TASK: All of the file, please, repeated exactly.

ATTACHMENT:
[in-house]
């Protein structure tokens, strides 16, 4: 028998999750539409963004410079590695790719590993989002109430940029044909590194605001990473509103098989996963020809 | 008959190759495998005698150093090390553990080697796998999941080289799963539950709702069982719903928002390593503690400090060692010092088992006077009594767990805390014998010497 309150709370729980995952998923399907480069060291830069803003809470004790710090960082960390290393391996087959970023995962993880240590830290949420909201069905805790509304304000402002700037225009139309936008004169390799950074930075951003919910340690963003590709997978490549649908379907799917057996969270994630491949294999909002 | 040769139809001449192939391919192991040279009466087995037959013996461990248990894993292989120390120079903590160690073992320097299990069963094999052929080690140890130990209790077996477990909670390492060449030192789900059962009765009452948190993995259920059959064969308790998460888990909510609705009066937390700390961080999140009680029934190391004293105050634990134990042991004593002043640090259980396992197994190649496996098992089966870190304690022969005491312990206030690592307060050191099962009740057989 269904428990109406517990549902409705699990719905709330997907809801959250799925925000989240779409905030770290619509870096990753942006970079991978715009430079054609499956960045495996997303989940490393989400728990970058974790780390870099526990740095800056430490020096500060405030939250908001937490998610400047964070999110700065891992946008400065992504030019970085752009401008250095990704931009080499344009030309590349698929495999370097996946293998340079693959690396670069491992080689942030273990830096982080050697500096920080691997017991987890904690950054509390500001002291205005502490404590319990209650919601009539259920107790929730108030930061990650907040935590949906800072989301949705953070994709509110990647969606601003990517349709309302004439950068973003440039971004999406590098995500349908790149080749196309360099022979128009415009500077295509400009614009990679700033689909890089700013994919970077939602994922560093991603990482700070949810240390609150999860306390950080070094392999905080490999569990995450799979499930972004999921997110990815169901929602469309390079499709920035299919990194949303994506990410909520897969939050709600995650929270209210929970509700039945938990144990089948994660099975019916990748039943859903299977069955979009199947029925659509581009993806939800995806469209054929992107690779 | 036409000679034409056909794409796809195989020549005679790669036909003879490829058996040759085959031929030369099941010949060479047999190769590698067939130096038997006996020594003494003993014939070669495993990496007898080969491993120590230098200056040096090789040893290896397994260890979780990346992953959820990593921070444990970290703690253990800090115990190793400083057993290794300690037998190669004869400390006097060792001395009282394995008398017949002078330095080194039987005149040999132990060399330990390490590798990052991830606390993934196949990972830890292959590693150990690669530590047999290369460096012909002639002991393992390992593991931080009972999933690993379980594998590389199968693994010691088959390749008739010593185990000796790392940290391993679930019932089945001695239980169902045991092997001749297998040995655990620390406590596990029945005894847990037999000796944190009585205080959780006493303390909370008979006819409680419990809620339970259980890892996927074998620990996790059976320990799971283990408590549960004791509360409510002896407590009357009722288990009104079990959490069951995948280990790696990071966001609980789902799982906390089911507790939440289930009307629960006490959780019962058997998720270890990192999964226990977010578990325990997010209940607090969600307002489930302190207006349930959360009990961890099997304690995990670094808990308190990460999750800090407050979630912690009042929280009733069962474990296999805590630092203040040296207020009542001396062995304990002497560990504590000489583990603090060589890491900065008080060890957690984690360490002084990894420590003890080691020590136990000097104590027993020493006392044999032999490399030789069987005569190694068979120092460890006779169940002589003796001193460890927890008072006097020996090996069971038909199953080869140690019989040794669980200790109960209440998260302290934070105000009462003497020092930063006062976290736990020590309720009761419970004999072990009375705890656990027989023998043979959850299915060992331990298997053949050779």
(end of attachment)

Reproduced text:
[in-house]
């Protein structure tokens, strides 16, 4: 028998999750539409963004410079590695790719590993989002109430940029044909590194605001990473509103098989996963020809 | 008959190759495998005698150093090390553990080697796998999941080289799963539950709702069982719903928002390593503690400090060692010092088992006077009594767990805390014998010497 309150709370729980995952998923399907480069060291830069803003809470004790710090960082960390290393391996087959970023995962993880240590830290949420909201069905805790509304304000402002700037225009139309936008004169390799950074930075951003919910340690963003590709997978490549649908379907799917057996969270994630491949294999909002 | 040769139809001449192939391919192991040279009466087995037959013996461990248990894993292989120390120079903590160690073992320097299990069963094999052929080690140890130990209790077996477990909670390492060449030192789900059962009765009452948190993995259920059959064969308790998460888990909510609705009066937390700390961080999140009680029934190391004293105050634990134990042991004593002043640090259980396992197994190649496996098992089966870190304690022969005491312990206030690592307060050191099962009740057989 269904428990109406517990549902409705699990719905709330997907809801959250799925925000989240779409905030770290619509870096990753942006970079991978715009430079054609499956960045495996997303989940490393989400728990970058974790780390870099526990740095800056430490020096500060405030939250908001937490998610400047964070999110700065891992946008400065992504030019970085752009401008250095990704931009080499344009030309590349698929495999370097996946293998340079693959690396670069491992080689942030273990830096982080050697500096920080691997017991987890904690950054509390500001002291205005502490404590319990209650919601009539259920107790929730108030930061990650907040935590949906800072989301949705953070994709509110990647969606601003990517349709309302004439950068973003440039971004999406590098995500349908790149080749196309360099022979128009415009500077295509400009614009990679700033689909890089700013994919970077939602994922560093991603990482700070949810240390609150999860306390950080070094392999905080490999569990995450799979499930972004999921997110990815169901929602469309390079499709920035299919990194949303994506990410909520897969939050709600995650929270209210929970509700039945938990144990089948994660099975019916990748039943859903299977069955979009199947029925659509581009993806939800995806469209054929992107690779 | 036409000679034409056909794409796809195989020549005679790669036909003879490829058996040759085959031929030369099941010949060479047999190769590698067939130096038997006996020594003494003993014939070669495993990496007898080969491993120590230098200056040096090789040893290896397994260890979780990346992953959820990593921070444990970290703690253990800090115990190793400083057993290794300690037998190669004869400390006097060792001395009282394995008398017949002078330095080194039987005149040999132990060399330990390490590798990052991830606390993934196949990972830890292959590693150990690669530590047999290369460096012909002639002991393992390992593991931080009972999933690993379980594998590389199968693994010691088959390749008739010593185990000796790392940290391993679930019932089945001695239980169902045991092997001749297998040995655990620390406590596990029945005894847990037999000796944190009585205080959780006493303390909370008979006819409680419990809620339970259980890892996927074998620990996790059976320990799971283990408590549960004791509360409510002896407590009357009722288990009104079990959490069951995948280990790696990071966001609980789902799982906390089911507790939440289930009307629960006490959780019962058997998720270890990192999964226990977010578990325990997010209940607090969600307002489930302190207006349930959360009990961890099997304690995990670094808990308190990460999750800090407050979630912690009042929280009733069962474990296999805590630092203040040296207020009542001396062995304990002497560990504590000489583990603090060589890491900065008080060890957690984690360490002084990894420590003890080691020590136990000097104590027993020493006392044999032999490399030789069987005569190694068979120092460890006779169940002589003796001193460890927890008072006097020996090996069971038909199953080869140690019989040794669980200790109960209440998260302290934070105000009462003497020092930063006062976290736990020590309720009761419970004999072990009375705890656990027989023998043979959850299915060992331990298997053949050779």